shunts cause serious and sometimes fatal outcomes in dogs. A liver
shunt, or a portosystemic shunt, is a normal fetal blood vessel that
in the womb bypasses liver tissue, allowing the mother's system to
filter out toxins for the developing baby. In some animals however,
the shunt remains open after the animal is born compromising its
liver function, slowing growth, and eventually resulting in death of
many affected animals. Congenital portosystemic shunts may be
repaired with traditional surgical approaches but a technique
developed at the University of Tennessee several years ago implants
an ameroid constrictor, a tiny C-shaped piece of metal ring. The
constrictor fits around the shunt causing it to slowly shut down
over several weeks. Dogs receiving this method of surgical repair
generally have a shorter surgery and fewer postoperative
complications than traditional methods.
What is a
In animals with a
portosystemic shunt (PPS) there is abnormal blood flow in the liver.
Blood should flow from the digestive tract to the liver via the
portal system into the blood vessels of the liver and then to the
caudal vena cava which is the large blood vessel carrying blood back
to the heart. In a portosystemic shunt, as the name implies,
portal blood by-passes the liver and goes directly to the
systemic venous circulation (caudal vena cava). One important
function of the liver is to clear toxins, many of which are
by-products of protein digestion, from the blood. In PSS these
toxins are not cleared, and circulate in the body. This causes the
clinical signs associated with PSS, many of which are neurological.
The complex of neurological and behavioral signs caused by liver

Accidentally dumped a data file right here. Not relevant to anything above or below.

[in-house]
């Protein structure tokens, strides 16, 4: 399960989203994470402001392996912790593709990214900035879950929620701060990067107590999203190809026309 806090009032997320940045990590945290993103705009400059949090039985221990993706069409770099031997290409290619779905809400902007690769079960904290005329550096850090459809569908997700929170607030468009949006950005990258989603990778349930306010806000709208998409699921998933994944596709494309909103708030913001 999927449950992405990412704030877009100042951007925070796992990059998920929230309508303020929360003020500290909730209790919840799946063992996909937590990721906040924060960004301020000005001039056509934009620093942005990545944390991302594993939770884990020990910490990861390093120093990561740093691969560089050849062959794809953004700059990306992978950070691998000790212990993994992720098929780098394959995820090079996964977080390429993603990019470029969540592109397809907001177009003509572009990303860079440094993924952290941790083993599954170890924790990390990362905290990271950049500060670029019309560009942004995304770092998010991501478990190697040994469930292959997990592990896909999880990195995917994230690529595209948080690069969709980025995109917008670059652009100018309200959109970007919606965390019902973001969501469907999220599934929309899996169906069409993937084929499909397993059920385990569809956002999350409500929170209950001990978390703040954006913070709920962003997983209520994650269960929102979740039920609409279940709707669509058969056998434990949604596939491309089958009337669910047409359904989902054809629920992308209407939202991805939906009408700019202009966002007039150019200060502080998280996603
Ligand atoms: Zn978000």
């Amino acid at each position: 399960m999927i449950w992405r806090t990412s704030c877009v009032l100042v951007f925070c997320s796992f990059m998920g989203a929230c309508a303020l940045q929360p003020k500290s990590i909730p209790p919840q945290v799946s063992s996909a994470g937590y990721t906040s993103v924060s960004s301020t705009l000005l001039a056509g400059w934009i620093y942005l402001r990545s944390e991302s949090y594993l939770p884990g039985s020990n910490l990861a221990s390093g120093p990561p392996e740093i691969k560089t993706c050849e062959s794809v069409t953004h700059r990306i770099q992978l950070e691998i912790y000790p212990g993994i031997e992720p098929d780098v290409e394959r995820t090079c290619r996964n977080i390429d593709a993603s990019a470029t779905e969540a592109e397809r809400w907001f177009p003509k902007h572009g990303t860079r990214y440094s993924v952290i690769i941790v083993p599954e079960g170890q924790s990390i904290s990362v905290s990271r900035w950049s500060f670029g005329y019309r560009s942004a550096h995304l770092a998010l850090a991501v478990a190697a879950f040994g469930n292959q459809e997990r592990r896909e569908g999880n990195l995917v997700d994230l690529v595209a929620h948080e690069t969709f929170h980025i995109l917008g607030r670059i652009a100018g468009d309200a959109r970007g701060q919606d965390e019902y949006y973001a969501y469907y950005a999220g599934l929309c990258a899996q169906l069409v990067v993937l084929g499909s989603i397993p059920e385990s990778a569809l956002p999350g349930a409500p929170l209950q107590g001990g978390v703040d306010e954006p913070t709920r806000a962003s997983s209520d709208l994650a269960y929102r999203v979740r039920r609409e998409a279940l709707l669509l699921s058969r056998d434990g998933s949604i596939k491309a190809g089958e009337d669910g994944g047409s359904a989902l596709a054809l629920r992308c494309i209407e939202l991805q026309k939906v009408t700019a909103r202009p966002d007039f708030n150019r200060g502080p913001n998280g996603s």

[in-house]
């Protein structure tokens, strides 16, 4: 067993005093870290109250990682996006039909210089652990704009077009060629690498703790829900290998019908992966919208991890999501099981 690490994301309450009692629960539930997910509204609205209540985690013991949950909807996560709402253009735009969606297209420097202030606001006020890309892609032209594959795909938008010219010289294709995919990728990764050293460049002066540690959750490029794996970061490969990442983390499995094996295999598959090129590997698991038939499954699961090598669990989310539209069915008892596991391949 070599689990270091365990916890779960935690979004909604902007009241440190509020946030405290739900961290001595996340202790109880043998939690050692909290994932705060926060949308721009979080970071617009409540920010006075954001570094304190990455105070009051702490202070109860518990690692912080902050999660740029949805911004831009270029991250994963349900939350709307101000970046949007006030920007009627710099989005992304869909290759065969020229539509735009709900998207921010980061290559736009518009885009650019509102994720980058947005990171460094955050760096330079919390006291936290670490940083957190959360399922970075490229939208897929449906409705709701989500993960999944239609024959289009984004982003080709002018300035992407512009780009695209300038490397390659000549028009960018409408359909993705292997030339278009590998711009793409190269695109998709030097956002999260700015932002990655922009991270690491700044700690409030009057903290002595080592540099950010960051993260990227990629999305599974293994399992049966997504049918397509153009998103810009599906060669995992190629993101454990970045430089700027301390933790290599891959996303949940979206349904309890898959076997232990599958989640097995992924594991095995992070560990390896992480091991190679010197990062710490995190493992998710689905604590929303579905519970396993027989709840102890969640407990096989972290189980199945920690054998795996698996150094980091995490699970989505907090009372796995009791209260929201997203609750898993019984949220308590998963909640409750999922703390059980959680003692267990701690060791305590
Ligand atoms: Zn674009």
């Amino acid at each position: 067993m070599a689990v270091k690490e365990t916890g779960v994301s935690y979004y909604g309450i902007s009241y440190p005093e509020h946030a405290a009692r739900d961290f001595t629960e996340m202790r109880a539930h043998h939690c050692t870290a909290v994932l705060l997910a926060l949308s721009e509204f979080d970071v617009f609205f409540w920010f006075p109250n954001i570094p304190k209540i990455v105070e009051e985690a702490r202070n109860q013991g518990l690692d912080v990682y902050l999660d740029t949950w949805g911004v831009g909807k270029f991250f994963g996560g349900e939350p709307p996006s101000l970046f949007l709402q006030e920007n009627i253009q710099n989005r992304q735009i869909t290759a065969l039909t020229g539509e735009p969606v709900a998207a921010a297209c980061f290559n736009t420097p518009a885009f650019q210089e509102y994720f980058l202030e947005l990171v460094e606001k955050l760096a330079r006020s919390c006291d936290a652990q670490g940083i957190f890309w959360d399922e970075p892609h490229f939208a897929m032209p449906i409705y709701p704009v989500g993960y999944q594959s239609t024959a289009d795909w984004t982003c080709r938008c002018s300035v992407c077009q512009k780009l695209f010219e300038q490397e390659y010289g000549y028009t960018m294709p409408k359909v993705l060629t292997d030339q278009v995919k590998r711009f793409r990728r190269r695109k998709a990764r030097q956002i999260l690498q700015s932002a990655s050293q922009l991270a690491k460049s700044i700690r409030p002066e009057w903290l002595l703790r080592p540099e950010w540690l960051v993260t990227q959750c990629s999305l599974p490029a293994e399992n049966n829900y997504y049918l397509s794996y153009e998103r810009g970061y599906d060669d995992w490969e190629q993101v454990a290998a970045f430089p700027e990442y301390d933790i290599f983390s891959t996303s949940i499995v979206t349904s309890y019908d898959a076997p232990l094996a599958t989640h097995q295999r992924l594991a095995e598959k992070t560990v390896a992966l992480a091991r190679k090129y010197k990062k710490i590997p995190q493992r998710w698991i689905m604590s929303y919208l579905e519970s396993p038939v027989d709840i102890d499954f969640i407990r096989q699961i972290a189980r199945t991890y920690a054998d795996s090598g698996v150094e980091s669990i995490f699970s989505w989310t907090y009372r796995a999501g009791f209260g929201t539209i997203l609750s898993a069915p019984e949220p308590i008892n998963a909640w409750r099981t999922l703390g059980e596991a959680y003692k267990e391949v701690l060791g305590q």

dysfunction is called hepatic encephalopathy.
shunts may be acquired secondary to another disease, or they may be
congenital, that is the animal is born with a shunt. A congenital
shunt usually occurs as a single abnormal blood vessel that is a
remnant of normal embryonic development. These shunts are defined as
intra-hepatic or extra-hepatic depending on the location of the
blood vessel in relation to the liver.
Most animals with
congenital portosystemic shunts show clinical signs before 6 months
of age. Where signs are subtle, the condition may not be diagnosed
until much later.
How are congenital
portosystemic shunts inherited?
The mode of
inheritance is not known.
What breeds are
affected by congenital portosystemic shunts?
There is a breed
predisposition to congenital PSS in the following breeds:
small breeds, especially the Yorkshire Terrier, Miniature Schnauzer
and less commonly, Cairn Terriers and Maltese.
large and giant breeds, especially the Irish Wolfhound and less
commonly, Australian Cattle Dogs, Golden Retrievers, and Labrador
Retrievers. Approximately one third of large dogs with shunts have
For many breeds and
many disorders the studies to determine the mode of inheritance or
the frequency in the breed have not been carried out or are
inconclusive. We have listed breeds for which there is a general
consensus among those investigating in this field and among
veterinary practitioners that the condition is significant in this
What does a
congenital portosystemic shunt mean to your dog and you?
If your dog has a
congenital portosystemic shunt you will likely see signs of this
while he or she is a young puppy. These signs are generally
associated with the central nervous system, the gastrointestinal
tract or the urinary tract. Most consistently there are signs of